There is very little actual difference between people of different races. There’s a couple exceptions, like genetic diseases that affect some races more, and the fact that people with darker skin need more sunlight for Vitamin D and sunburn less easily, and some minor differences on average in body shape, but pretty much, race doesn’t affect what a person is capable of and how a person can function in society.
There is a somewhat significant difference between people of different sexes. About half the population has a chance of becoming pregnant at some point in their lifetime; about half the population does not. However, with modern birth control, this difference has been ameliorated, and the sexes can function very similarly. And of course, anyone of any sex can function neutrally if celibate.
There is a fairly small but real material difference between orientations. Gay and non-attracted people are much less likely to have unplanned children than straight or multi-attracted people, and less likely to have biological children in general. Orientations have no material effect outside of reproduction, and in other areas of life people with different orientations can function identically.
The differences between races are vastly exaggerated by society, and the extreme gap in social roles between them is caused by racism. There is no inherent need for people of different races to be treated differently. The medical field may draw technical distinctions that line up somewhat with the current conception of race, but non-specialists have no material reason to care.
The differences between sexes are vastly exaggerated by society, and the extreme gap in social roles between them is caused by sexism. There is no inherent need for people of different sexes to be treated differently except as regards pregnancy. In most ways, a person who can become pregnant but is not currently pregnant is not any different from someone who cannot; there is essentially no difference at all between a person who can theoretically become pregnant but is on birth control or celibate and someone who cannot under any circumstances.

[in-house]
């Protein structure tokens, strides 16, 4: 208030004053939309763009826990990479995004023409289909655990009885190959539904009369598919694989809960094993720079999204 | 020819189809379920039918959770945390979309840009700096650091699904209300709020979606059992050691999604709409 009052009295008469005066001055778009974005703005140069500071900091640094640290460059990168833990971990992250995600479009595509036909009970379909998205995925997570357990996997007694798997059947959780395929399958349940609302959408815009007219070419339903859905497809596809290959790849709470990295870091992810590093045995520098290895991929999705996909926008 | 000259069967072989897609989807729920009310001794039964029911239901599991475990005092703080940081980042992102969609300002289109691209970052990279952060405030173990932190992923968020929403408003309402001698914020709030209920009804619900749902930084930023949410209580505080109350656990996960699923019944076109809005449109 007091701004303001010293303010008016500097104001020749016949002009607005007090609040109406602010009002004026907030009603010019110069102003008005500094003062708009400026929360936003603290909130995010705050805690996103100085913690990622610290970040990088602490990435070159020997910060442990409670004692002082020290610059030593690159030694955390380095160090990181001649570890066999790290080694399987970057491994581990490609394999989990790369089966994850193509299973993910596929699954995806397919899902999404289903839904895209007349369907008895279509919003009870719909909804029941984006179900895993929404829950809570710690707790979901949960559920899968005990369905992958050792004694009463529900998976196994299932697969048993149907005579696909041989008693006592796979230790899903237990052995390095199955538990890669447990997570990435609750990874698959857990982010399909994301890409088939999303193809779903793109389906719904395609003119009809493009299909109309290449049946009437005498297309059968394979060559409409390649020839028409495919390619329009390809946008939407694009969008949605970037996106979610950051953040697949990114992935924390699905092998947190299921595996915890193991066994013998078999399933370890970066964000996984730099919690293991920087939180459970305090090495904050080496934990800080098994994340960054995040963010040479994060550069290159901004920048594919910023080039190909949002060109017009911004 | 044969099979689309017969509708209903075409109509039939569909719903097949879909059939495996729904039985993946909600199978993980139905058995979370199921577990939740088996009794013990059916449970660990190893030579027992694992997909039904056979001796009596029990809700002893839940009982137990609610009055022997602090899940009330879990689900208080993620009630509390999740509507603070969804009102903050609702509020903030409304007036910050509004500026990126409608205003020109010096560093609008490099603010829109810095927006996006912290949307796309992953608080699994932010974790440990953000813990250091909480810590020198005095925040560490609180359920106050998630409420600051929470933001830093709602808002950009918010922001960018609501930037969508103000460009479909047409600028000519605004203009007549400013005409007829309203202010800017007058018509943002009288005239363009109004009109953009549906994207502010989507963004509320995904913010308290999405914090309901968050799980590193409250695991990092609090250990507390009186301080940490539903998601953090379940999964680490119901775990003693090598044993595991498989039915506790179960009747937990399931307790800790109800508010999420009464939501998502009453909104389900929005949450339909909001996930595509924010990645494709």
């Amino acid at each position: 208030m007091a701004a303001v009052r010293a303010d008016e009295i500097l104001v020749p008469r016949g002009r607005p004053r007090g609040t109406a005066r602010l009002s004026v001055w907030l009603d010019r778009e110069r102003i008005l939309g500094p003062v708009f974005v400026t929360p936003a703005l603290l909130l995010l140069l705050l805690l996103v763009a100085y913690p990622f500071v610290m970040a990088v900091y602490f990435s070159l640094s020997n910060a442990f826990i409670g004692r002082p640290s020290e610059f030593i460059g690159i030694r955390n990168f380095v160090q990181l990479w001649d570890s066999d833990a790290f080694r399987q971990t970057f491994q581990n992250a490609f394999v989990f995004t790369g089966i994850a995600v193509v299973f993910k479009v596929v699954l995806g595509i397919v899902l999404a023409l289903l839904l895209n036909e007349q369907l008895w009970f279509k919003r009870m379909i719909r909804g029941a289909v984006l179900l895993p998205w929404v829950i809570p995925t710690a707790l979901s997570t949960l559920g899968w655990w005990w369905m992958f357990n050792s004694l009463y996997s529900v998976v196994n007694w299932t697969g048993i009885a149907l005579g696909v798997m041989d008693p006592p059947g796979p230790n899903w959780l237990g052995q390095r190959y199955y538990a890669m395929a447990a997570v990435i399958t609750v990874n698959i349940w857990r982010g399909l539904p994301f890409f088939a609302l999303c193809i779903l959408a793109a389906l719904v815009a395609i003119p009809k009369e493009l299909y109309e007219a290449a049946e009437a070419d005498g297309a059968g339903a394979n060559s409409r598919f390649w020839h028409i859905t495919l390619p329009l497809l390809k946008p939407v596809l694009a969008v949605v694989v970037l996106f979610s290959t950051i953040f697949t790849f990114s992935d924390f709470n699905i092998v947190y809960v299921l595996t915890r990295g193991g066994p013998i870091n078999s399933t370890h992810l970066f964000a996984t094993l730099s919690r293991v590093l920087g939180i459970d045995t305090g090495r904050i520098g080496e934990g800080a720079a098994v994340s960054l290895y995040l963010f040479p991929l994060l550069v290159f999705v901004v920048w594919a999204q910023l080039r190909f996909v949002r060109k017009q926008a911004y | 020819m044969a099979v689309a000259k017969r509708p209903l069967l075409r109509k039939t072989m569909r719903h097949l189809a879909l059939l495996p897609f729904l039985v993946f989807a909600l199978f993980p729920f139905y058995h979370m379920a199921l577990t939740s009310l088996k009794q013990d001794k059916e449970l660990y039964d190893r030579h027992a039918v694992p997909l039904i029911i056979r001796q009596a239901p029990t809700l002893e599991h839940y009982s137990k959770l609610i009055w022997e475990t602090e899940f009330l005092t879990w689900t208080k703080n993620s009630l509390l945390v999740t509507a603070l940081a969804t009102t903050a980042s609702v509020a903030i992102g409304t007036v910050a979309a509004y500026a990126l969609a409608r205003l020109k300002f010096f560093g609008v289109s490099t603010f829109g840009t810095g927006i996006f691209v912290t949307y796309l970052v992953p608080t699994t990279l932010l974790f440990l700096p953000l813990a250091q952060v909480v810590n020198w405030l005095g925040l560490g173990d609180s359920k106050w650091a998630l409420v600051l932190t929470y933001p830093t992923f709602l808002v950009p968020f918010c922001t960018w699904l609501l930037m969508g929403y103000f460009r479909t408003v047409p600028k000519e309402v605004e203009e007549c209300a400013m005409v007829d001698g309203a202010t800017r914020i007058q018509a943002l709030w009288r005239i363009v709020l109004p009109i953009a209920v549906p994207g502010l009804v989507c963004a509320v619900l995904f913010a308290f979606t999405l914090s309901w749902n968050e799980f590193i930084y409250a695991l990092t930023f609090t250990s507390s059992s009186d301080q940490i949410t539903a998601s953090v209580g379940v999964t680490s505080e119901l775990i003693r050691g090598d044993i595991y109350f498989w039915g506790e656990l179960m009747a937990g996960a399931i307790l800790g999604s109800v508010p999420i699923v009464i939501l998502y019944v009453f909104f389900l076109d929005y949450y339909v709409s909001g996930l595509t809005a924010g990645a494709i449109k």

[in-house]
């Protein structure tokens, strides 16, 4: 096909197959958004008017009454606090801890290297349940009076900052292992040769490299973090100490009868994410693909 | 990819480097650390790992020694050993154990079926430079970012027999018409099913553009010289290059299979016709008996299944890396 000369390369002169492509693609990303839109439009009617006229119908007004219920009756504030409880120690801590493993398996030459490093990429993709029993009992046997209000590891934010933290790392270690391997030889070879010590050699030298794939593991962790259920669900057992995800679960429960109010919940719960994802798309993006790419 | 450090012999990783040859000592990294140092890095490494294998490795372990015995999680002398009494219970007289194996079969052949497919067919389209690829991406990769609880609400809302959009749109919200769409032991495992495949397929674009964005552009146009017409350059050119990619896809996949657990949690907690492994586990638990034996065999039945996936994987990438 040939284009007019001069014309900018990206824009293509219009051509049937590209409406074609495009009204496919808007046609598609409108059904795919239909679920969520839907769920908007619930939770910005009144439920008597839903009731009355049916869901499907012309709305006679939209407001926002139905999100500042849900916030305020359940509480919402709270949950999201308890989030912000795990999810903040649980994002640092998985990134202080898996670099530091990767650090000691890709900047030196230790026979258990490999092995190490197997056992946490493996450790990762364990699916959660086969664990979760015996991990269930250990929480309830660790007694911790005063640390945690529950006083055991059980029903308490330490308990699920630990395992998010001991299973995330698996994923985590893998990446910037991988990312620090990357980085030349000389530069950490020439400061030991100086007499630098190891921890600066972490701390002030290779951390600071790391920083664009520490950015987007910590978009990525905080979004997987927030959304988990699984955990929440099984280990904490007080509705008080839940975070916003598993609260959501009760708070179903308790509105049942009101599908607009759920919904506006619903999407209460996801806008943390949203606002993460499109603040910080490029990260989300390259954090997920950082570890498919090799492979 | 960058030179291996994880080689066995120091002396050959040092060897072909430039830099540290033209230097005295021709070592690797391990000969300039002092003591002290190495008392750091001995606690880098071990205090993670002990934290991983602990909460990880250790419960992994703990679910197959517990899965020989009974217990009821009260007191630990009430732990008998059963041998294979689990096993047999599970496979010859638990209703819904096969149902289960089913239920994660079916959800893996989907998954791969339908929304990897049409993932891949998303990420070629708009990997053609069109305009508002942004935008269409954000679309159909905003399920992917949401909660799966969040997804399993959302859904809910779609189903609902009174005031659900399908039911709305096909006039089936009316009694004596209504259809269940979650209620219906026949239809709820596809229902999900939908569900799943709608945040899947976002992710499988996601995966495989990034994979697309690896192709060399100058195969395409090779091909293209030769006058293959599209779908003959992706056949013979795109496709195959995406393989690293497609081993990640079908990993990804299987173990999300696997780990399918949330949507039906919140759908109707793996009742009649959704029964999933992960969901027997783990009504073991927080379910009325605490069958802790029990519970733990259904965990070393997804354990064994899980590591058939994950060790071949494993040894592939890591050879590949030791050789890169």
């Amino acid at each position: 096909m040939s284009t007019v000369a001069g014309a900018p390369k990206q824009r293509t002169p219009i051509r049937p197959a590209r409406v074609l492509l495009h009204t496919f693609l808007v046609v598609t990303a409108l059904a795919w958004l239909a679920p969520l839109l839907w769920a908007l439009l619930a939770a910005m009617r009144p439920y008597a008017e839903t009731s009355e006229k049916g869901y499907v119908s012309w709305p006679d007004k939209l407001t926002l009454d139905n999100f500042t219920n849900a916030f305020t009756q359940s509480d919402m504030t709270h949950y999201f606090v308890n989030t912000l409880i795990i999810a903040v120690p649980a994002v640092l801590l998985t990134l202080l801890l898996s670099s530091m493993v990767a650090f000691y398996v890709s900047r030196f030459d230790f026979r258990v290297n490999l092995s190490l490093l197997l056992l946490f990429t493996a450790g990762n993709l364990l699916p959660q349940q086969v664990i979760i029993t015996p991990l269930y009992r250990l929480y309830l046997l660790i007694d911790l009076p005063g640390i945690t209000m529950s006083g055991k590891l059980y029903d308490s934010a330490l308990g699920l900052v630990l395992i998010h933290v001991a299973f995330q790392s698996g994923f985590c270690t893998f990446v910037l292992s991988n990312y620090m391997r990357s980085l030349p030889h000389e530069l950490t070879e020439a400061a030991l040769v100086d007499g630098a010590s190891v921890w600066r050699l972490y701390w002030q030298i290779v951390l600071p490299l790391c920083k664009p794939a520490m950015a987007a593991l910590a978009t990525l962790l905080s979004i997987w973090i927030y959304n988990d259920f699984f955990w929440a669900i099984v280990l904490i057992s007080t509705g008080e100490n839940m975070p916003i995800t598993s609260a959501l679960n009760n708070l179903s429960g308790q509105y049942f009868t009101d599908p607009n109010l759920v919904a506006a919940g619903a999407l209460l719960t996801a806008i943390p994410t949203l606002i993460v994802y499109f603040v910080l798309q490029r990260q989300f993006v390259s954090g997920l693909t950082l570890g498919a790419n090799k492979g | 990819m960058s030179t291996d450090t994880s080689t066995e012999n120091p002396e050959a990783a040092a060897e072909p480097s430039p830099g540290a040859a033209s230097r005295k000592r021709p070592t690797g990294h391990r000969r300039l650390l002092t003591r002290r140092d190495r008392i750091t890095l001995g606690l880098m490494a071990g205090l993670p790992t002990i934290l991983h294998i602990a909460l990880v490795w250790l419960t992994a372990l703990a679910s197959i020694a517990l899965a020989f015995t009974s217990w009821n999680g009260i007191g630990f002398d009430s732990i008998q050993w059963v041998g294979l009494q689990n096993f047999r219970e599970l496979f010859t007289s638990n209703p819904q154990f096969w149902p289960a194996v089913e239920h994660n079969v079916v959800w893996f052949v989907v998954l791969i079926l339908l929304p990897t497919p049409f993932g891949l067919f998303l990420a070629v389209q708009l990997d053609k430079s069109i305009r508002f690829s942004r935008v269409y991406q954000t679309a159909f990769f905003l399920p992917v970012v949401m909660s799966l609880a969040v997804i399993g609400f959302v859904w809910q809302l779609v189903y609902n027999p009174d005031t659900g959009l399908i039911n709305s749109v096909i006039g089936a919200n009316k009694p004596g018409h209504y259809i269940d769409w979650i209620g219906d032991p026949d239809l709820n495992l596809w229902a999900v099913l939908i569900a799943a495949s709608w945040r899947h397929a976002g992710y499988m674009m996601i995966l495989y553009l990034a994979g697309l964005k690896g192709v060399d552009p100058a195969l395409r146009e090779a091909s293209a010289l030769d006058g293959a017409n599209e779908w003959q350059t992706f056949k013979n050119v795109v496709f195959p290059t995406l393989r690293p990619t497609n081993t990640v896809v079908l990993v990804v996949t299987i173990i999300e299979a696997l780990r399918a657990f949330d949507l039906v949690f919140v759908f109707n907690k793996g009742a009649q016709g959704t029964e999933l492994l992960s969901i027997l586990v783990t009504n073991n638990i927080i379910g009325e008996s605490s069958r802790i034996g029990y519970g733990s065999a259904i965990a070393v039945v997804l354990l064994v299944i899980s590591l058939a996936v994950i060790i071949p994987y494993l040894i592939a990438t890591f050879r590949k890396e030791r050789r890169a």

The differences between orientations are vastly exaggerated by society, and the extreme gap in social roles between them is caused by heterosexism. There is no inherent need for people of different orientations to be treated differently, although gay and non-attracted people tend to be benefited more than others by improvements in adoption services.
Disability is not like that. The differences between having and not having a particular disability are real, material, and substantial. Disabled people are kept down by society in many ways, but disabled people are also, even without that, kept down by the fact of their disabilities.
Society treats disabled people differently, and this is not always a bad thing. Some ways in which disabled people are treated differently are bad–mockery, social ostracism, and outright hate crimes, to name a few. But allowing disabled students access to learning materials that their disability does not prevent them from using is also a way of treating them differently, and is not bad.
People should be treated equally regardless of race, sex, and orientation. I firmly believe this, and it’s a goal that I have some idea how to approach: identify instances where I treat people differently based on these factors and make an effort to stop; analyze cultural factors that lead to discrimination and resist them in my everyday life; name policies that cause or enable unequal treatment and work with other activists to change them.
The same statement as applied to disability is untrue. It is untrue logically, factually, and ethically. Ableism is just as real as racism and sexism and heterosexism, and I have no idea how to fight it.